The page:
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Illustration: Sarah Grillo/Axios

The biggest pandemic in decades serves as a reminder of just how big a role infectious disease has played in human history — and will continue to play in the future.

The big picture: Without victory over infection, humanity wouldn't have developed the globalized and populous civilization of today. Yet that civilization is vulnerable to COVID-19, which can only be fought by decoupling the connections that underpin the modern world.

COVID-19 is, ironically, a function of the richer, more connected and more populous world created by the defeat of disease.

  • Medical technology like artificial ventilators will keep the death rate from COVID-19 lower than in past pandemics like the 1918 flu.
  • But the social distancing needed to slow its spread will exert a much worse economic toll than it would have a century ago because our much larger economy is far more dependent on global trade and uninterrupted human connection.
  • "Globalization is both a vulnerability and a reason why our response to this, even with all the economic pain, will be much more effective than it was in the past," says Charles Kenny, a senior fellow at the Center for Global Development and the author of a forthcoming book on the history of disease.

Background: For most of humanity's history, disease and infection kept a check on human development. Population growth, economic growth, even the spread of people across the planet — all were curbed by the threat of contagion.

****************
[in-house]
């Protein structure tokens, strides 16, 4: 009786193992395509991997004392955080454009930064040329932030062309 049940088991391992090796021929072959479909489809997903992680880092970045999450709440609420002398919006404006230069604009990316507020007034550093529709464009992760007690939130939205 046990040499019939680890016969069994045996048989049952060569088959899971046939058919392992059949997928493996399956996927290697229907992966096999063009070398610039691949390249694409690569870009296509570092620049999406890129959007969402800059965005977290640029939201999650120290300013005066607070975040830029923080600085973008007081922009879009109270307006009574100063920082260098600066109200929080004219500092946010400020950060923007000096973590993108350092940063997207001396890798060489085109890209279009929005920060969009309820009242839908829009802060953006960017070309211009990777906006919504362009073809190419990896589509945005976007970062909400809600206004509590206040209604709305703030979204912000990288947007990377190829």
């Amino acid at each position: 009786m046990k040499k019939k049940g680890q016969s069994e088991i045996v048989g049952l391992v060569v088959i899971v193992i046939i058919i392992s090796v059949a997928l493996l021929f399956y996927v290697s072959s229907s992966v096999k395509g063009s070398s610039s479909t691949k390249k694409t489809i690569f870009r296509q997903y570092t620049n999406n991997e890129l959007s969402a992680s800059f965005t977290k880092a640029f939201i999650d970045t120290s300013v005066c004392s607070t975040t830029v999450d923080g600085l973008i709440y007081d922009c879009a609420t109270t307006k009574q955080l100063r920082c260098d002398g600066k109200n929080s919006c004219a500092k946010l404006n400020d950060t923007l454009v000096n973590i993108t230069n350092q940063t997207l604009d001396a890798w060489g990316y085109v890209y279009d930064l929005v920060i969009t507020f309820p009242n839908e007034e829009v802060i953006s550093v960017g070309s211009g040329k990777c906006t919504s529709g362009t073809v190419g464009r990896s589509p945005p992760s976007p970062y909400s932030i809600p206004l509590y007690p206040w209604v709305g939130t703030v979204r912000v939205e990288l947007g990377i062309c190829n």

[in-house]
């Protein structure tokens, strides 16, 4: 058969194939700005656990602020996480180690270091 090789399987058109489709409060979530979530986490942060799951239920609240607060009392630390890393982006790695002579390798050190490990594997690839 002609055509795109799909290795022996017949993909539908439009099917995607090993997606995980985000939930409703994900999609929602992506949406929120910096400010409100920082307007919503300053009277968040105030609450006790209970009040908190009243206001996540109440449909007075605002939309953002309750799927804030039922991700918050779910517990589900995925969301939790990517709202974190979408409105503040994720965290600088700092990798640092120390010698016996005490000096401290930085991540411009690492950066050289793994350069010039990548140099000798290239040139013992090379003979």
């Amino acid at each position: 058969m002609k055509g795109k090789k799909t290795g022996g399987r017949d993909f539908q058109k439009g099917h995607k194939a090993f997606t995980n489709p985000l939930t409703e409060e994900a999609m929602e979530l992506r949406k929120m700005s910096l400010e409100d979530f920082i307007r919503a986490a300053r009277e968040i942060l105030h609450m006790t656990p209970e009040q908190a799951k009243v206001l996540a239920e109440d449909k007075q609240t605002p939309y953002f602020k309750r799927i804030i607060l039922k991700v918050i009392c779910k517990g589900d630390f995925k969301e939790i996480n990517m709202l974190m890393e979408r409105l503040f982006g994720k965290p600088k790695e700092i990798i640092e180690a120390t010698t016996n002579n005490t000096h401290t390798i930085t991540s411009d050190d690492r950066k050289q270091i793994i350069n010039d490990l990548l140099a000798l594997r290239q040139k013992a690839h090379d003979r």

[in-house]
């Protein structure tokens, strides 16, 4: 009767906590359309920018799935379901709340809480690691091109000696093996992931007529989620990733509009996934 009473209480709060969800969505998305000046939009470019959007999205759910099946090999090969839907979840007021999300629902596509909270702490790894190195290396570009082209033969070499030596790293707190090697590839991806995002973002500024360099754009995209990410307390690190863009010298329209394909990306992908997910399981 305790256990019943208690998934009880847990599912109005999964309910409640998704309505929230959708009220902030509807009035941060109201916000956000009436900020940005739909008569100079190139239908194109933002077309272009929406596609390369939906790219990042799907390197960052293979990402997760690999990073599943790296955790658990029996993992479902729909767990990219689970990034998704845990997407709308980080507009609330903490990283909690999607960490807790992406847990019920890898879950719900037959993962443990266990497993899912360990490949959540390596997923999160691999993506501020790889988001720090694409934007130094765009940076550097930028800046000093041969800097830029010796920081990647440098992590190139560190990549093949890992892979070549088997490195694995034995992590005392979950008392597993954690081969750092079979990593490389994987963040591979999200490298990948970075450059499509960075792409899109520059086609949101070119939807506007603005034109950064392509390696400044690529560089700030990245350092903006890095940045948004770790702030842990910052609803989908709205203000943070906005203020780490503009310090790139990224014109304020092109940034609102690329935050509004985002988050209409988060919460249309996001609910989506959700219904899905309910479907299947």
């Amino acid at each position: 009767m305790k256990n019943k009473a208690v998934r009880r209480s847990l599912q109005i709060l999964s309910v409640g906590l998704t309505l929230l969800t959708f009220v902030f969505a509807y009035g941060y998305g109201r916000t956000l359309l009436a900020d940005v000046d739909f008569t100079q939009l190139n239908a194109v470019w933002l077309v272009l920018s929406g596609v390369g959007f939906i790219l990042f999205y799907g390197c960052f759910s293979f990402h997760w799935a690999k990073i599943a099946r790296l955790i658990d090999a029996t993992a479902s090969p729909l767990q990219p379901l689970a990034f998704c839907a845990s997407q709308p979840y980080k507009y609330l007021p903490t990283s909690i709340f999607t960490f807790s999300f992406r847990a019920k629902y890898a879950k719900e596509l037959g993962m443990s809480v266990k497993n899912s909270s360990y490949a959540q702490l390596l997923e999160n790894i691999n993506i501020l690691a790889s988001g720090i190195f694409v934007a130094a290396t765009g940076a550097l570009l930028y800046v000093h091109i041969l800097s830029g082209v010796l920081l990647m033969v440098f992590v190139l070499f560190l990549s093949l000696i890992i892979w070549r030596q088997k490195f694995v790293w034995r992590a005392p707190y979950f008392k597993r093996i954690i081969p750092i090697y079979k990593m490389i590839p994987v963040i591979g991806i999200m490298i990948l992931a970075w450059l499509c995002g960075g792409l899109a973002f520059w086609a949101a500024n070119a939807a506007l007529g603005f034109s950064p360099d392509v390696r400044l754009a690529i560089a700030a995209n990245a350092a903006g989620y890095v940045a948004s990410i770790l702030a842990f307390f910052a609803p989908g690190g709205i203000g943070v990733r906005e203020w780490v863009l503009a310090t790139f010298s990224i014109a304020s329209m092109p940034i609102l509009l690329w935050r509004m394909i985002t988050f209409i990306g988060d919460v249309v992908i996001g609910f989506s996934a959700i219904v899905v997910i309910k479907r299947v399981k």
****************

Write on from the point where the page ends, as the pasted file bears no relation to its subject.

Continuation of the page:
• As late as 1800, average global life expectancy was just 29 years. This wasn't because human beings couldn't live to an old age but because almost half of all people born died before their 50th birthday, mainly from contagion.
  • Death from disease in urban areas was so rampant that up until the 19th century, cities were only able to maintain their population through a constant influx of migrants to replace the dead.

All that began to change in the 19th century, with the sanitary revolution and later the widespread development of vaccines and antibiotics.

  • Untold numbers of lives were saved. Global life expectancy rose — to 71 years on average today — and with it, global population.
  • Freed from the constant reaping of their citizens from infection, cities exploded, their larger populations becoming engines of rapid innovation. Global travel became safer and with it, the global trade that has helped drive startling levels of economic growth over the past century.
  • "Our defeat of infection overcame the barriers to human development," says Kenny.

Yes, but: That defeat has been so total that we often take it for granted, especially in the developed world, where we are far more likely to die from heart attacks or strokes — conditions human beings rarely lived long enough to suffer from — than infectious disease. As a result, we've let our guard down.